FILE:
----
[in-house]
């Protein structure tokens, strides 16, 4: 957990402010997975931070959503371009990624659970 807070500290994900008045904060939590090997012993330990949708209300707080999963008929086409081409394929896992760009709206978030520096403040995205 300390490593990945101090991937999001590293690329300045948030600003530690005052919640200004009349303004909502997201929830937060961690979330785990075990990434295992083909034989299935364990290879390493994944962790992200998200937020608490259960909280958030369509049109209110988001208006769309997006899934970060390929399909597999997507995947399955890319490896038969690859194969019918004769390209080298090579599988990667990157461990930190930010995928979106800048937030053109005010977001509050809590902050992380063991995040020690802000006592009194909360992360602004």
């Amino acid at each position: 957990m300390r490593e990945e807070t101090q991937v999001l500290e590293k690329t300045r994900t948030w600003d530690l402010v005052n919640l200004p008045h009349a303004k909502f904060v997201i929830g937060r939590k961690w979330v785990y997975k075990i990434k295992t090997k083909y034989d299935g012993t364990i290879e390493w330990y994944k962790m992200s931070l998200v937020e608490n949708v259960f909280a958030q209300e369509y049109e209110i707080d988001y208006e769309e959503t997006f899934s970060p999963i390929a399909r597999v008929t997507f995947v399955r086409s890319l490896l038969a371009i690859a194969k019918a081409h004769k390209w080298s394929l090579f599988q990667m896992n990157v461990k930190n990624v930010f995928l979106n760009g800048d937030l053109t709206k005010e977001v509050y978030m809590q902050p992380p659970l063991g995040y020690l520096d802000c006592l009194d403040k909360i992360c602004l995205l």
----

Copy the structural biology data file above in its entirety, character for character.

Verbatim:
[in-house]
């Protein structure tokens, strides 16, 4: 957990402010997975931070959503371009990624659970 807070500290994900008045904060939590090997012993330990949708209300707080999963008929086409081409394929896992760009709206978030520096403040995205 300390490593990945101090991937999001590293690329300045948030600003530690005052919640200004009349303004909502997201929830937060961690979330785990075990990434295992083909034989299935364990290879390493994944962790992200998200937020608490259960909280958030369509049109209110988001208006769309997006899934970060390929399909597999997507995947399955890319490896038969690859194969019918004769390209080298090579599988990667990157461990930190930010995928979106800048937030053109005010977001509050809590902050992380063991995040020690802000006592009194909360992360602004």
């Amino acid at each position: 957990m300390r490593e990945e807070t101090q991937v999001l500290e590293k690329t300045r994900t948030w600003d530690l402010v005052n919640l200004p008045h009349a303004k909502f904060v997201i929830g937060r939590k961690w979330v785990y997975k075990i990434k295992t090997k083909y034989d299935g012993t364990i290879e390493w330990y994944k962790m992200s931070l998200v937020e608490n949708v259960f909280a958030q209300e369509y049109e209110i707080d988001y208006e769309e959503t997006f899934s970060p999963i390929a399909r597999v008929t997507f995947v399955r086409s890319l490896l038969a371009i690859a194969k019918a081409h004769k390209w080298s394929l090579f599988q990667m896992n990157v461990k930190n990624v930010f995928l979106n760009g800048d937030l053109t709206k005010e977001v509050y978030m809590q902050p992380p659970l063991g995040y020690l520096d802000c006592l009194d403040k909360i992360c602004l995205l």